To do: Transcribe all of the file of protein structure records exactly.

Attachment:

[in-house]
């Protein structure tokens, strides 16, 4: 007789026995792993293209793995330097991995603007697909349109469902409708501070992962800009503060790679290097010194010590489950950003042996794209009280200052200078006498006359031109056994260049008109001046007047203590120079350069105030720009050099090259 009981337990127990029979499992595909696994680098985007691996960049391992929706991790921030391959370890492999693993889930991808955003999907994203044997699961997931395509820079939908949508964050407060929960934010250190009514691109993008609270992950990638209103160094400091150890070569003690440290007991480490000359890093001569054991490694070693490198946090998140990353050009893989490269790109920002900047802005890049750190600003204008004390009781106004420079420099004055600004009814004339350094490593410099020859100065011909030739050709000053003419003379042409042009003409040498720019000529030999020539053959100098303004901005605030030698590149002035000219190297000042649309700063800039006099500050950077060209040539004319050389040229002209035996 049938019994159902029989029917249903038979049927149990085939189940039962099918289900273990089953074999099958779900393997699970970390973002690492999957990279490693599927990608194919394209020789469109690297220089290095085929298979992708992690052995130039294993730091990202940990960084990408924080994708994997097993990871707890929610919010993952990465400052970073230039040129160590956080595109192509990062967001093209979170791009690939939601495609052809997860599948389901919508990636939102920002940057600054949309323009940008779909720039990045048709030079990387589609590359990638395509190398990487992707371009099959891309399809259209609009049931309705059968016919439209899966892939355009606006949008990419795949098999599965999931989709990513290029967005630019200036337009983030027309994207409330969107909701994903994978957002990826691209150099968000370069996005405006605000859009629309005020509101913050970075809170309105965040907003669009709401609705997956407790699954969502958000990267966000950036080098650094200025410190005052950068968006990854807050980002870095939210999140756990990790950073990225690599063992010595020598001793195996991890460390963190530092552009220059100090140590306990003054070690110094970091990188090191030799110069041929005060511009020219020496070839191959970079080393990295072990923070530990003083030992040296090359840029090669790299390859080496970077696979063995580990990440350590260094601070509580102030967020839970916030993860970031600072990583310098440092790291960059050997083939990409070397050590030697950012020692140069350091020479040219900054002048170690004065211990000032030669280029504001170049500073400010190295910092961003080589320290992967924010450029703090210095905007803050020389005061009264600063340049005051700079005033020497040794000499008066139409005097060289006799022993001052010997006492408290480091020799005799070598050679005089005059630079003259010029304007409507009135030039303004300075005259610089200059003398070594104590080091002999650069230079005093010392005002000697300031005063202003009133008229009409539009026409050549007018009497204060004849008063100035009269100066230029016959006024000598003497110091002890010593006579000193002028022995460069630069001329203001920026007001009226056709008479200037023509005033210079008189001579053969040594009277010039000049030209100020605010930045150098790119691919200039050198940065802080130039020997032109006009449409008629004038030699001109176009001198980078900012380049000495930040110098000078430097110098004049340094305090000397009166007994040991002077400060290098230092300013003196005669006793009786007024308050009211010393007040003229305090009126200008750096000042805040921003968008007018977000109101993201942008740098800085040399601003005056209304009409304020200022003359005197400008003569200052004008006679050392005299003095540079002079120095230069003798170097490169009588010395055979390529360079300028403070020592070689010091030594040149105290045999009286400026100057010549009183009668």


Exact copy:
[in-house]
């Protein structure tokens, strides 16, 4: 007789026995792993293209793995330097991995603007697909349109469902409708501070992962800009503060790679290097010194010590489950950003042996794209009280200052200078006498006359031109056994260049008109001046007047203590120079350069105030720009050099090259 009981337990127990029979499992595909696994680098985007691996960049391992929706991790921030391959370890492999693993889930991808955003999907994203044997699961997931395509820079939908949508964050407060929960934010250190009514691109993008609270992950990638209103160094400091150890070569003690440290007991480490000359890093001569054991490694070693490198946090998140990353050009893989490269790109920002900047802005890049750190600003204008004390009781106004420079420099004055600004009814004339350094490593410099020859100065011909030739050709000053003419003379042409042009003409040498720019000529030999020539053959100098303004901005605030030698590149002035000219190297000042649309700063800039006099500050950077060209040539004319050389040229002209035996 049938019994159902029989029917249903038979049927149990085939189940039962099918289900273990089953074999099958779900393997699970970390973002690492999957990279490693599927990608194919394209020789469109690297220089290095085929298979992708992690052995130039294993730091990202940990960084990408924080994708994997097993990871707890929610919010993952990465400052970073230039040129160590956080595109192509990062967001093209979170791009690939939601495609052809997860599948389901919508990636939102920002940057600054949309323009940008779909720039990045048709030079990387589609590359990638395509190398990487992707371009099959891309399809259209609009049931309705059968016919439209899966892939355009606006949008990419795949098999599965999931989709990513290029967005630019200036337009983030027309994207409330969107909701994903994978957002990826691209150099968000370069996005405006605000859009629309005020509101913050970075809170309105965040907003669009709401609705997956407790699954969502958000990267966000950036080098650094200025410190005052950068968006990854807050980002870095939210999140756990990790950073990225690599063992010595020598001793195996991890460390963190530092552009220059100090140590306990003054070690110094970091990188090191030799110069041929005060511009020219020496070839191959970079080393990295072990923070530990003083030992040296090359840029090669790299390859080496970077696979063995580990990440350590260094601070509580102030967020839970916030993860970031600072990583310098440092790291960059050997083939990409070397050590030697950012020692140069350091020479040219900054002048170690004065211990000032030669280029504001170049500073400010190295910092961003080589320290992967924010450029703090210095905007803050020389005061009264600063340049005051700079005033020497040794000499008066139409005097060289006799022993001052010997006492408290480091020799005799070598050679005089005059630079003259010029304007409507009135030039303004300075005259610089200059003398070594104590080091002999650069230079005093010392005002000697300031005063202003009133008229009409539009026409050549007018009497204060004849008063100035009269100066230029016959006024000598003497110091002890010593006579000193002028022995460069630069001329203001920026007001009226056709008479200037023509005033210079008189001579053969040594009277010039000049030209100020605010930045150098790119691919200039050198940065802080130039020997032109006009449409008629004038030699001109176009001198980078900012380049000495930040110098000078430097110098004049340094305090000397009166007994040991002077400060290098230092300013003196005669006793009786007024308050009211010393007040003229305090009126200008750096000042805040921003968008007018977000109101993201942008740098800085040399601003005056209304009409304020200022003359005197400008003569200052004008006679050392005299003095540079002079120095230069003798170097490169009588010395055979390529360079300028403070020592070689010091030594040149105290045999009286400026100057010549009183009668």